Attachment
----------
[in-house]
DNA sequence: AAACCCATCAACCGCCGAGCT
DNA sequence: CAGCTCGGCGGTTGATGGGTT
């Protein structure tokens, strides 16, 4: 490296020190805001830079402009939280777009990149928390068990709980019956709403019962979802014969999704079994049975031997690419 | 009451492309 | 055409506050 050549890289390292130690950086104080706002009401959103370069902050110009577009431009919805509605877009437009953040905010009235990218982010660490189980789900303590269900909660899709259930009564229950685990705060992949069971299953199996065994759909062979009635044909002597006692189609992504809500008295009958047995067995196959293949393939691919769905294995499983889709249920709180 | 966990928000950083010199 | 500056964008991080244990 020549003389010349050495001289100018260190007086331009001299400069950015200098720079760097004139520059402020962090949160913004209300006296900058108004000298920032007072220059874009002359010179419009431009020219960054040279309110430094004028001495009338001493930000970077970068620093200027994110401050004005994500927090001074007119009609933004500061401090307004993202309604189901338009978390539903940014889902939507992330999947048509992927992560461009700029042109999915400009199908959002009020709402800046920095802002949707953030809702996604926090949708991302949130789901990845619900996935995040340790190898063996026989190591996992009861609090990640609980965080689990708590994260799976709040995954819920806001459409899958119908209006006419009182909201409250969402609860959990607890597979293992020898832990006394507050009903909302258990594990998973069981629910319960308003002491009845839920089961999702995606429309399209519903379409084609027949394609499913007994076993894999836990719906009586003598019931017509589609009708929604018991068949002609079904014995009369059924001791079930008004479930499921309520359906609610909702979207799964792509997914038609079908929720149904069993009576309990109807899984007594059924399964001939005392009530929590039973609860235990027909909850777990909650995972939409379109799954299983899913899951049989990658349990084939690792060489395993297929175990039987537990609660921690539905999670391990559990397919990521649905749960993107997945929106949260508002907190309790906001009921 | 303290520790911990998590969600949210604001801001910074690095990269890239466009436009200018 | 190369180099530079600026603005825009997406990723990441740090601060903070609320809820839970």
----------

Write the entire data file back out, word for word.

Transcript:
[in-house]
DNA sequence: AAACCCATCAACCGCCGAGCT
DNA sequence: CAGCTCGGCGGTTGATGGGTT
């Protein structure tokens, strides 16, 4: 490296020190805001830079402009939280777009990149928390068990709980019956709403019962979802014969999704079994049975031997690419 | 009451492309 | 055409506050 050549890289390292130690950086104080706002009401959103370069902050110009577009431009919805509605877009437009953040905010009235990218982010660490189980789900303590269900909660899709259930009564229950685990705060992949069971299953199996065994759909062979009635044909002597006692189609992504809500008295009958047995067995196959293949393939691919769905294995499983889709249920709180 | 966990928000950083010199 | 500056964008991080244990 020549003389010349050495001289100018260190007086331009001299400069950015200098720079760097004139520059402020962090949160913004209300006296900058108004000298920032007072220059874009002359010179419009431009020219960054040279309110430094004028001495009338001493930000970077970068620093200027994110401050004005994500927090001074007119009609933004500061401090307004993202309604189901338009978390539903940014889902939507992330999947048509992927992560461009700029042109999915400009199908959002009020709402800046920095802002949707953030809702996604926090949708991302949130789901990845619900996935995040340790190898063996026989190591996992009861609090990640609980965080689990708590994260799976709040995954819920806001459409899958119908209006006419009182909201409250969402609860959990607890597979293992020898832990006394507050009903909302258990594990998973069981629910319960308003002491009845839920089961999702995606429309399209519903379409084609027949394609499913007994076993894999836990719906009586003598019931017509589609009708929604018991068949002609079904014995009369059924001791079930008004479930499921309520359906609610909702979207799964792509997914038609079908929720149904069993009576309990109807899984007594059924399964001939005392009530929590039973609860235990027909909850777990909650995972939409379109799954299983899913899951049989990658349990084939690792060489395993297929175990039987537990609660921690539905999670391990559990397919990521649905749960993107997945929106949260508002907190309790906001009921 | 303290520790911990998590969600949210604001801001910074690095990269890239466009436009200018 | 190369180099530079600026603005825009997406990723990441740090601060903070609320809820839970």